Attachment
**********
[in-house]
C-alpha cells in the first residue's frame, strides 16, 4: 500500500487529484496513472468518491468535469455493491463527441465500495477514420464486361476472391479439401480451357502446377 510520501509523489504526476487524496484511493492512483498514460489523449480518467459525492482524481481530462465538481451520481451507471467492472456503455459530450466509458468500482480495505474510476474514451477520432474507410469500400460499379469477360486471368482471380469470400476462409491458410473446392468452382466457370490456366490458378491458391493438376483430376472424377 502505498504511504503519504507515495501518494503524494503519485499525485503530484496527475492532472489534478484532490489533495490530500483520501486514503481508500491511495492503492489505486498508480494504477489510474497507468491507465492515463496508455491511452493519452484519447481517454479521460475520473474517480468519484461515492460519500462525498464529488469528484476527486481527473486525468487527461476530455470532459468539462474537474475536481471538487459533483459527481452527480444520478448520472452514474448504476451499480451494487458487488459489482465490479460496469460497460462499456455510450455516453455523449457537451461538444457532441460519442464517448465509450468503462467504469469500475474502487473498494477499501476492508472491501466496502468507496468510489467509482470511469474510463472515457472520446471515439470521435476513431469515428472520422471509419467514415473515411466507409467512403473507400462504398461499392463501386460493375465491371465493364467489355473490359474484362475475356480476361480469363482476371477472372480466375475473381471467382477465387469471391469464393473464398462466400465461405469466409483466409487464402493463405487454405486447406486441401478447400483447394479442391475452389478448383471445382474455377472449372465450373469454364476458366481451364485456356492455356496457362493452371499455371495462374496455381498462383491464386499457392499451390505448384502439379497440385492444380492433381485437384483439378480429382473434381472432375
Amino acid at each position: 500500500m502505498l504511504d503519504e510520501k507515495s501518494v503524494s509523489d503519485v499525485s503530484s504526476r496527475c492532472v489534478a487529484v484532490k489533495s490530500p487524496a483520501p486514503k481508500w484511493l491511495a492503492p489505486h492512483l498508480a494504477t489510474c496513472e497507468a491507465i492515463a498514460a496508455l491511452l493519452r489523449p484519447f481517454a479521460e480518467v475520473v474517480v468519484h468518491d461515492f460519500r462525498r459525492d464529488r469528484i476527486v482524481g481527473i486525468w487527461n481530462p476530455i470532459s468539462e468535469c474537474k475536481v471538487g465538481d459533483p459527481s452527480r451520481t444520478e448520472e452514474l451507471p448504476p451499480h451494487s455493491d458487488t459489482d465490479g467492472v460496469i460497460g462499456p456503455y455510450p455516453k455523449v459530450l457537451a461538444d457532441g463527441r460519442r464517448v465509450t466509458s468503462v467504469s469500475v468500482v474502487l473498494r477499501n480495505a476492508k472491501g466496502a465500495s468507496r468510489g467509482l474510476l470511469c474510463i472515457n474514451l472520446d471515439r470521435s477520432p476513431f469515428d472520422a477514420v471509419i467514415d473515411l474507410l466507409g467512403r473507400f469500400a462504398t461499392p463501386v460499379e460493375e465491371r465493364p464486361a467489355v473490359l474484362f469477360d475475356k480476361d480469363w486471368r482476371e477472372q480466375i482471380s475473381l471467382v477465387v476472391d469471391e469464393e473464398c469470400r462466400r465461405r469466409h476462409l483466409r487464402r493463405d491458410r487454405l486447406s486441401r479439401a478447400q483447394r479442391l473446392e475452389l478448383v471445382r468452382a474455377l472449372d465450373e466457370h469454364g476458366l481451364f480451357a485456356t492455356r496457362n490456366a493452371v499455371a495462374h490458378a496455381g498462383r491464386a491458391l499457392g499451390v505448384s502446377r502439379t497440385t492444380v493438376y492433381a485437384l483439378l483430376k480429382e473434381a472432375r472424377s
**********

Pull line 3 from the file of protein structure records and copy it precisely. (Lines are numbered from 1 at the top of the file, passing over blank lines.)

Amino acid at each position: 500500500m502505498l504511504d503519504e510520501k507515495s501518494v503524494s509523489d503519485v499525485s503530484s504526476r496527475c492532472v489534478a487529484v484532490k489533495s490530500p487524496a483520501p486514503k481508500w484511493l491511495a492503492p489505486h492512483l498508480a494504477t489510474c496513472e497507468a491507465i492515463a498514460a496508455l491511452l493519452r489523449p484519447f481517454a479521460e480518467v475520473v474517480v468519484h468518491d461515492f460519500r462525498r459525492d464529488r469528484i476527486v482524481g481527473i486525468w487527461n481530462p476530455i470532459s468539462e468535469c474537474k475536481v471538487g465538481d459533483p459527481s452527480r451520481t444520478e448520472e452514474l451507471p448504476p451499480h451494487s455493491d458487488t459489482d465490479g467492472v460496469i460497460g462499456p456503455y455510450p455516453k455523449v459530450l457537451a461538444d457532441g463527441r460519442r464517448v465509450t466509458s468503462v467504469s469500475v468500482v474502487l473498494r477499501n480495505a476492508k472491501g466496502a465500495s468507496r468510489g467509482l474510476l470511469c474510463i472515457n474514451l472520446d471515439r470521435s477520432p476513431f469515428d472520422a477514420v471509419i467514415d473515411l474507410l466507409g467512403r473507400f469500400a462504398t461499392p463501386v460499379e460493375e465491371r465493364p464486361a467489355v473490359l474484362f469477360d475475356k480476361d480469363w486471368r482476371e477472372q480466375i482471380s475473381l471467382v477465387v476472391d469471391e469464393e473464398c469470400r462466400r465461405r469466409h476462409l483466409r487464402r493463405d491458410r487454405l486447406s486441401r479439401a478447400q483447394r479442391l473446392e475452389l478448383v471445382r468452382a474455377l472449372d465450373e466457370h469454364g476458366l481451364f480451357a485456356t492455356r496457362n490456366a493452371v499455371a495462374h490458378a496455381g498462383r491464386a491458391l499457392g499451390v505448384s502446377r502439379t497440385t492444380v493438376y492433381a485437384l483439378l483430376k480429382e473434381a472432375r472424377s